France, we have come to understand, is a country fraught with contradictions. Nothing epitomizes that more than French television. Curling up in front of the TV for an evening’s entertainment can be both informative about French culture, and utterly baffling. It is, in the end, quintessentially French.
Sometimes, (quite often, actually) we get the feeling that the French do things just to be different from anyone else, whether or not it makes sense. Or kills somebody, like priority à droit. Sit down for TV one evening. You immediately discover that French TV shows don’t start at the top or bottom of the hour‒they start whenever they want. Ten minutes to the hour seems to be a fan favorite.
French TV shows don’t run for 30 or 60 minutes. They run as long as they want, because, like so many other things in France, there is just the right amount of time needed for this program and it runs as long as necessary. The Correct Amount of Time.
We have basic cable here, which gives something like 25 active channels. There are a few national channels, France 1 or France 2, etc. Then there are regional channels that are programmed for the area where you live, which for us is the Sarthe, along with some other nearby regions. To be honest, we tend to skim through the channels and when we watch TV at all it is during the evening, so I’m not entirely clear about programming differences among them, but evening programming on many channels seems to be a lot of panel discussions and talking heads over news footage. The regional channels are where contradictions flourish.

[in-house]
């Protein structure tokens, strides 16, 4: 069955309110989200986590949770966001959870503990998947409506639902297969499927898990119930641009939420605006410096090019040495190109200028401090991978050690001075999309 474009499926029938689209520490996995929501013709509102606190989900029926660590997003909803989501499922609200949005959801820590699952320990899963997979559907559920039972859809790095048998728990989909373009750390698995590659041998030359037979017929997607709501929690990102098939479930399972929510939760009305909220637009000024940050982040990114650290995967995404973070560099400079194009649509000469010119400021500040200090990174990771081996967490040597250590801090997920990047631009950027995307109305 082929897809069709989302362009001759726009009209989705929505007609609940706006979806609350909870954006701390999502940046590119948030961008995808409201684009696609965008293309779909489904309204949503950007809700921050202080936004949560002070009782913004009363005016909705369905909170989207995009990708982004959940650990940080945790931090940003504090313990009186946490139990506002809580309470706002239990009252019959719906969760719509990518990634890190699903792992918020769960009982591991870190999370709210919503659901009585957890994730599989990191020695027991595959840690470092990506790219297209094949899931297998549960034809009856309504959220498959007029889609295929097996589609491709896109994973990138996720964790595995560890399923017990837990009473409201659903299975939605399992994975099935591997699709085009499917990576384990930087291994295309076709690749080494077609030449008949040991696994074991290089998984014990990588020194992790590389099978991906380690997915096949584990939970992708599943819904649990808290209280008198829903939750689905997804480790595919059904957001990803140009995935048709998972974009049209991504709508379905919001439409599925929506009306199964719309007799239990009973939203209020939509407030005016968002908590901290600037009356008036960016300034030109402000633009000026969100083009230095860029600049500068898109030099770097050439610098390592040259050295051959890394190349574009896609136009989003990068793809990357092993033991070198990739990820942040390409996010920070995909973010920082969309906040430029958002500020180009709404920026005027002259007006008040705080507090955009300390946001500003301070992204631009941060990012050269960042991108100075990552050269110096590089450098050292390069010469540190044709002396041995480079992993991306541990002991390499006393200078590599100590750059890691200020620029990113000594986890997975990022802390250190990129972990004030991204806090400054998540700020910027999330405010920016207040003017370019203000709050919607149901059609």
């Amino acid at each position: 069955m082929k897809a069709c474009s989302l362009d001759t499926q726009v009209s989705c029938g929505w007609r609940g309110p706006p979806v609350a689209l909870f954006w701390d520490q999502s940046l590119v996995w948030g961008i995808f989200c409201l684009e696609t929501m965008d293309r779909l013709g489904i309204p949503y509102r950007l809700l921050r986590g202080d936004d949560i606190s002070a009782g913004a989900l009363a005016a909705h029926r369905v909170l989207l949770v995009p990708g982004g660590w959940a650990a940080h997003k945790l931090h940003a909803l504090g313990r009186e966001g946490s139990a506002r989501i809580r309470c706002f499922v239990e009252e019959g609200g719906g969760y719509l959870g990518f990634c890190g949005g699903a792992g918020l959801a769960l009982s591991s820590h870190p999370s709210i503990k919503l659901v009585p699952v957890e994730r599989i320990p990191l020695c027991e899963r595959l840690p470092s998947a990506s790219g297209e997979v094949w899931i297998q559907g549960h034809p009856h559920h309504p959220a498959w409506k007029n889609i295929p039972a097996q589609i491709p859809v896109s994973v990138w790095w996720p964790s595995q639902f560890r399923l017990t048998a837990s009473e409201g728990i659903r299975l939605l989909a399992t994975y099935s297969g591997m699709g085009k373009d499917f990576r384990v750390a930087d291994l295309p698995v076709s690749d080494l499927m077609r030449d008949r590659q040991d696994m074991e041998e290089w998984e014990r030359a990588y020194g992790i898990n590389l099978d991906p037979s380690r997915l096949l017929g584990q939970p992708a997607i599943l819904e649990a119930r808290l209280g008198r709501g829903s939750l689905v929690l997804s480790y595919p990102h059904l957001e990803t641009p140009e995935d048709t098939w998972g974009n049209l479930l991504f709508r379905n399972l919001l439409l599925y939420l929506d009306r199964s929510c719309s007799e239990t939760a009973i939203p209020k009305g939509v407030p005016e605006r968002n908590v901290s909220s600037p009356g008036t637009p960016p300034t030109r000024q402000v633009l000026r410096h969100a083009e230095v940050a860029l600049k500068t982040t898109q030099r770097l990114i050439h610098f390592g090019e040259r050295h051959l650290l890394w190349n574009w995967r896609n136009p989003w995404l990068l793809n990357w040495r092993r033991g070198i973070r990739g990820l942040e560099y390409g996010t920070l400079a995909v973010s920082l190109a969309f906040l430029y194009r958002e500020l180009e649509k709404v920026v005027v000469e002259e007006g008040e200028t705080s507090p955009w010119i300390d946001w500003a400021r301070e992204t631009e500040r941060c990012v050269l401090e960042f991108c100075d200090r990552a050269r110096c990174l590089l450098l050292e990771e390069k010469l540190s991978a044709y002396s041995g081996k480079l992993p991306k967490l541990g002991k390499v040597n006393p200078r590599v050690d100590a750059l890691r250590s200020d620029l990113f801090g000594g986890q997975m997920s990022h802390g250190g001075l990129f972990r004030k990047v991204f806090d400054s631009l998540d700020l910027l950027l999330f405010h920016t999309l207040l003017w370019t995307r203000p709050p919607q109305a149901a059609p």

The French as a people are enormously, unabashedly proud of their culture and their history, far more than Americans are of theirs. It is part of French DNA. They have a pride in being “French.” They have a history that goes back two millennia. They remember and celebrate it, and actively work to teach new generations the significance of that history. They work to maintain “Frenchness” under assault from the onslaught of Americanisms and the English language. Virtually every night you find at least one channel, often several, showing programs devoted to French history‒documentaries about the middle ages, one of the World Wars, archaeologists unearthing a new find. And travelogs, wonderful travelogs promoting the enormous diversity of the regions of France and giving us great fodder for future road trips.
But immediately after one of those documentaries, right in the middle of “prime time,” you get a French-language dubbed, decades old episode of…wait for it, wait for it… “Columbo”! Or “Pawn Stars.” Or “Counting Cars.” Or “NCIS.” You can’t make this stuff up.
Our particular favorite is a TV show that is impenetrable but, like a train wreck, impossible to stop watching, called “Fort Boyard.” The show has been on since 1990, and variants of it are done in an astonishing number of countries around the world, all similar in theme to the original French version filmed in an abandoned fortress standing off the Charentaise coast.
It is almost impossible to explain this show. The short version is, two teams compete in a series of challenges to win money for a charity or some worthy cause. The things they must do are so dangerous, and often so politically incorrect by contemporary American standards, one would expect it to be shut down in a nonce by insurance regulations or a woke mob. Dwarfs (ok, little people(?), but now including women), dressed up in ridiculous costumes shepherd contestants through a series of challenges to obtain keys that will unlock the vault at the end of the show, where contestants have a small amount of time to rake in “gold” coins and escape through a gate before it drops and tigers are released into the room. Really.